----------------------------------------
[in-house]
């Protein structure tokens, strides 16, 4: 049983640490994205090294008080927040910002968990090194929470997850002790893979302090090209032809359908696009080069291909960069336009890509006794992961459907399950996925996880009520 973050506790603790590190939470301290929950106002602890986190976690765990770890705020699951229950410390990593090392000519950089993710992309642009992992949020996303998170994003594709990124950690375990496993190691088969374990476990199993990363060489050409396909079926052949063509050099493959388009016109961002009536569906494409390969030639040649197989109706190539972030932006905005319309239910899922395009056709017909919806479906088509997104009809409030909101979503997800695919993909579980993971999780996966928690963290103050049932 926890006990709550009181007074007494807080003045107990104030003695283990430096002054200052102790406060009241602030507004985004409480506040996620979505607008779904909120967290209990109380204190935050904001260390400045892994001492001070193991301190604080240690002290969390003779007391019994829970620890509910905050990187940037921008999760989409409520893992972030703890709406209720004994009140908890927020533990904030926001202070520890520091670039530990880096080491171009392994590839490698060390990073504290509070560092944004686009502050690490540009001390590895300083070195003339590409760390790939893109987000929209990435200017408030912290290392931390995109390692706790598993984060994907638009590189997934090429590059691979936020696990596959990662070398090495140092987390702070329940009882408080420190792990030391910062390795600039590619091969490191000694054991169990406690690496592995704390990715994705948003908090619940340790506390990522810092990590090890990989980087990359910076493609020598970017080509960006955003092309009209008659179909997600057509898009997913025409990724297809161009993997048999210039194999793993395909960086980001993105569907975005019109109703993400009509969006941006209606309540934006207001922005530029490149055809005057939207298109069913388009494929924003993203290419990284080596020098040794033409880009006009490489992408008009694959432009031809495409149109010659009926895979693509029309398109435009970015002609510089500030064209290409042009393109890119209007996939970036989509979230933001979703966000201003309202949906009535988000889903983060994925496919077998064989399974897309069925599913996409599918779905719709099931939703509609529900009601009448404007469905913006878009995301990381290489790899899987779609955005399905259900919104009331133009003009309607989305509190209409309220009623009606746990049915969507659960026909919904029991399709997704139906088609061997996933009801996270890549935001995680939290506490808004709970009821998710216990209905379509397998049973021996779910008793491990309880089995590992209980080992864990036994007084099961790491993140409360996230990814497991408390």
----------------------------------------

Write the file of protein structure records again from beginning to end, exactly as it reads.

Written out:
[in-house]
């Protein structure tokens, strides 16, 4: 049983640490994205090294008080927040910002968990090194929470997850002790893979302090090209032809359908696009080069291909960069336009890509006794992961459907399950996925996880009520 973050506790603790590190939470301290929950106002602890986190976690765990770890705020699951229950410390990593090392000519950089993710992309642009992992949020996303998170994003594709990124950690375990496993190691088969374990476990199993990363060489050409396909079926052949063509050099493959388009016109961002009536569906494409390969030639040649197989109706190539972030932006905005319309239910899922395009056709017909919806479906088509997104009809409030909101979503997800695919993909579980993971999780996966928690963290103050049932 926890006990709550009181007074007494807080003045107990104030003695283990430096002054200052102790406060009241602030507004985004409480506040996620979505607008779904909120967290209990109380204190935050904001260390400045892994001492001070193991301190604080240690002290969390003779007391019994829970620890509910905050990187940037921008999760989409409520893992972030703890709406209720004994009140908890927020533990904030926001202070520890520091670039530990880096080491171009392994590839490698060390990073504290509070560092944004686009502050690490540009001390590895300083070195003339590409760390790939893109987000929209990435200017408030912290290392931390995109390692706790598993984060994907638009590189997934090429590059691979936020696990596959990662070398090495140092987390702070329940009882408080420190792990030391910062390795600039590619091969490191000694054991169990406690690496592995704390990715994705948003908090619940340790506390990522810092990590090890990989980087990359910076493609020598970017080509960006955003092309009209008659179909997600057509898009997913025409990724297809161009993997048999210039194999793993395909960086980001993105569907975005019109109703993400009509969006941006209606309540934006207001922005530029490149055809005057939207298109069913388009494929924003993203290419990284080596020098040794033409880009006009490489992408008009694959432009031809495409149109010659009926895979693509029309398109435009970015002609510089500030064209290409042009393109890119209007996939970036989509979230933001979703966000201003309202949906009535988000889903983060994925496919077998064989399974897309069925599913996409599918779905719709099931939703509609529900009601009448404007469905913006878009995301990381290489790899899987779609955005399905259900919104009331133009003009309607989305509190209409309220009623009606746990049915969507659960026909919904029991399709997704139906088609061997996933009801996270890549935001995680939290506490808004709970009821998710216990209905379509397998049973021996779910008793491990309880089995590992209980080992864990036994007084099961790491993140409360996230990814497991408390």